From Freud's Consulting Room
Publisher: Harvard University Press
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The science of mind has been plagued by intractable philosophical puzzles, chief among them the distortions of memory and the relation between mind and body. Sigmund Freud’s clinical practice forced him to grapple with these problems, and out of that struggle psychoanalysis emerged. From Freud’s Consulting Room charts the development of his ideas through his clinical work, the successes and failures of his most dramatic and significant case histories, and the creation of a discipline recognizably distinct from its neighbors.
In Freud’s encounters with hysterical patients, the mind-body problem could not be set aside. Through the cases of Anna O., Emmy von N., Elisabeth von R., Dora, and Little Hans, he rethought that problem, as Hughes demonstrates, in terms of psychosexuality. When he tried to sort out the value of memories with Dora and Little Hans as well as with the Rat Man and the Wolf Man, Freud reintroduced psychosexuality and elaborated the Oedipus complex. Hughes also traces the evolution of Freud’s conception of the analytic situation and of the centrality of transference, again through the clinical material, including the case of Freud himself, who at one point figured as his own “chief patient.”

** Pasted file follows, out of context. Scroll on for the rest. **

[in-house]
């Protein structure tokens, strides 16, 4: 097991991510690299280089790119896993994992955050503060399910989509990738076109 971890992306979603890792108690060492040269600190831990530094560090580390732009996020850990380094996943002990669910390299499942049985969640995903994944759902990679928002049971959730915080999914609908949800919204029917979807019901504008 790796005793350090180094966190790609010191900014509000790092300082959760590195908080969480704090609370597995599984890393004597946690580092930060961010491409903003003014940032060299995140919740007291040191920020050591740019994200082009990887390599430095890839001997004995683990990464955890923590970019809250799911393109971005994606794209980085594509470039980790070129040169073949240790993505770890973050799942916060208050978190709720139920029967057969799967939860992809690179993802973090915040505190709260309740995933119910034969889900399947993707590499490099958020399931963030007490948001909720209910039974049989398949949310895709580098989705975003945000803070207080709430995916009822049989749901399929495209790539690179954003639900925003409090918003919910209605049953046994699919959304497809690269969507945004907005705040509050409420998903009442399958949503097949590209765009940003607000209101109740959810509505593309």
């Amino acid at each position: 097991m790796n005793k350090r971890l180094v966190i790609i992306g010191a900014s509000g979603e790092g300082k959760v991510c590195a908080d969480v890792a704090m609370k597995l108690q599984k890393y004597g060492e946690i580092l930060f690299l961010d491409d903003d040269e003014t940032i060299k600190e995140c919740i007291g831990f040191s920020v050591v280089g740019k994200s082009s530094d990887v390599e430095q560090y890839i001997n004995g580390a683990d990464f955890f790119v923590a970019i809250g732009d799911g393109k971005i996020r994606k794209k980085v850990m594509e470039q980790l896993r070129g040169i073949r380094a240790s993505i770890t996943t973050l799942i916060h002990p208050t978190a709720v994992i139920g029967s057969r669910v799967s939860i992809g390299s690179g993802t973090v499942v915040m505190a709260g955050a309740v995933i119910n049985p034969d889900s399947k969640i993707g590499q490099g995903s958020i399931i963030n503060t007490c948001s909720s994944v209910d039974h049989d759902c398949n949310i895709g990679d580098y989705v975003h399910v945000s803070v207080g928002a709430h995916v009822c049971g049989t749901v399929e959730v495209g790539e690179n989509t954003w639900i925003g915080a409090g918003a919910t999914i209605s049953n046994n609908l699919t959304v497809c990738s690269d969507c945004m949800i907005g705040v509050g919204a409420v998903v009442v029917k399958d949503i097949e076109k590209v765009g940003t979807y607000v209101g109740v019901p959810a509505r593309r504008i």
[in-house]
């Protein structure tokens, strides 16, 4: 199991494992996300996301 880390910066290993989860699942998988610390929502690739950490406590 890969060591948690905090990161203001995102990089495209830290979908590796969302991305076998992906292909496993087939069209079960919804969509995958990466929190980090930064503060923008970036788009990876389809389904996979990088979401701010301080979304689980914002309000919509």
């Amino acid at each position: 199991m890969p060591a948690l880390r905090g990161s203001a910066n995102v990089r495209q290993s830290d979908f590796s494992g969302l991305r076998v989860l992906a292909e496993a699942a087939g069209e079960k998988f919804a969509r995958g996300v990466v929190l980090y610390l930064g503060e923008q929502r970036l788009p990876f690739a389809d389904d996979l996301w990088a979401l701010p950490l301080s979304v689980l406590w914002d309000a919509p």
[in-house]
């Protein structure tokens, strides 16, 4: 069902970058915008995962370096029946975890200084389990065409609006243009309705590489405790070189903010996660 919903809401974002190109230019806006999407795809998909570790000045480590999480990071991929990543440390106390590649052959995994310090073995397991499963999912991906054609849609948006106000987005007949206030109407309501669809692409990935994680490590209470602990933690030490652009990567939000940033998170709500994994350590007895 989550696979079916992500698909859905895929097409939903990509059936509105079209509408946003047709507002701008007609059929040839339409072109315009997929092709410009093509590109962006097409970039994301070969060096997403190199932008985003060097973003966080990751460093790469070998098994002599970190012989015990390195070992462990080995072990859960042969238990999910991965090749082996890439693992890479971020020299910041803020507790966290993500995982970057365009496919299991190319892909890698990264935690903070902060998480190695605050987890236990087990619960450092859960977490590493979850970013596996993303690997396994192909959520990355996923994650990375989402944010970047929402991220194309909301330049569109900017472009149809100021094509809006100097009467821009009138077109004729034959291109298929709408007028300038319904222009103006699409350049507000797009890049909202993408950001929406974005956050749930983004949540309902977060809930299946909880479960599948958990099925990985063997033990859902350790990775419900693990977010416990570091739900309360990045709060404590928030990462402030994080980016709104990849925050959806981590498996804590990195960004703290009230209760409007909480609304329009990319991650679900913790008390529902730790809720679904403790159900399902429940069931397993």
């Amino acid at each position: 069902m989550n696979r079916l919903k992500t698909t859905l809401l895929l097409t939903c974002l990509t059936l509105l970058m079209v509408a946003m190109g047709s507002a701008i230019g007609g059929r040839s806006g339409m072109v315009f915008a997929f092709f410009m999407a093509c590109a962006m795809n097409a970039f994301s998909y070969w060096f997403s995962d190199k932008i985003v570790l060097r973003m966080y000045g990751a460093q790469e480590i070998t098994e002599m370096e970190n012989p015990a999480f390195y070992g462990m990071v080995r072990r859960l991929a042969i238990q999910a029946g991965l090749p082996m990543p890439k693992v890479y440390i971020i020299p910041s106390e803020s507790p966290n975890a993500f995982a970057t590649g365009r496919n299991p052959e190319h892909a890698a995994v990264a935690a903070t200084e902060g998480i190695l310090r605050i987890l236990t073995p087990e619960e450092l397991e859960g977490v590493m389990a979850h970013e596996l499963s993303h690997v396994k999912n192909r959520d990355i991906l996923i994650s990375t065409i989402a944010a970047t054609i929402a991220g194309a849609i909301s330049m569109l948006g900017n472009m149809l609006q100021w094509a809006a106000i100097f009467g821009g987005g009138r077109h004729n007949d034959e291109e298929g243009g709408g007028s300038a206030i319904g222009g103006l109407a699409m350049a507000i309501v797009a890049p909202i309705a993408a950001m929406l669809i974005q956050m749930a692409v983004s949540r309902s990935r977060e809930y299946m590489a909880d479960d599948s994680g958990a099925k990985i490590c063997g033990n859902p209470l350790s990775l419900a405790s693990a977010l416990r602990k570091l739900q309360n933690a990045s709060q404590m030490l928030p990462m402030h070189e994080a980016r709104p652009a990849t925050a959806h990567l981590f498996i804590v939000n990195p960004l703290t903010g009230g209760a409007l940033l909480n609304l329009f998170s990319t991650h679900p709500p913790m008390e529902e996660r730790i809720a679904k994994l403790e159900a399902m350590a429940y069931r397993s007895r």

Moving from case to case, Hughes has coaxed them into telling a coherent story. Her book has the texture of intellectual history and the compelling quality of a fascinating tale. It leads us to see the origins and development of psychoanalysis in a new way. (235 pp.)
“A distinguished piece of scholarship offering a novel, lively, and always accessible account of Freud’s intellectual development from the 1890s to the formulation of the ‘structural’ model of the self–id, ego, and superego. A tour de force–original, incisive, and a pleasure to read”
–Paul Robinson, Stanford University
“The particular approach taken in this book…yields original and fruitful results. The argument that by grappling with these issues in the practical context of his work with his patients Freud was gradually forced into the position of establishing psychoanalysis in its own autonomous space, independent of physiology, philosophy, or history is an interesting and provocative position to put forward…The book makes an original and important contribution to the study of Freud’s work that advances our understanding of how psychoanalysis emerged as an autonomous discipline.”
–William J. McGrath, University of Rochester
About the Author
Judith M. Hughes, Ph.D. is both a historian and a practicing analyst. You can learn more about Dr. Hughes and her other publications by visiting her faculty page. http://history.ucsd.edu/people/faculty/hughes.html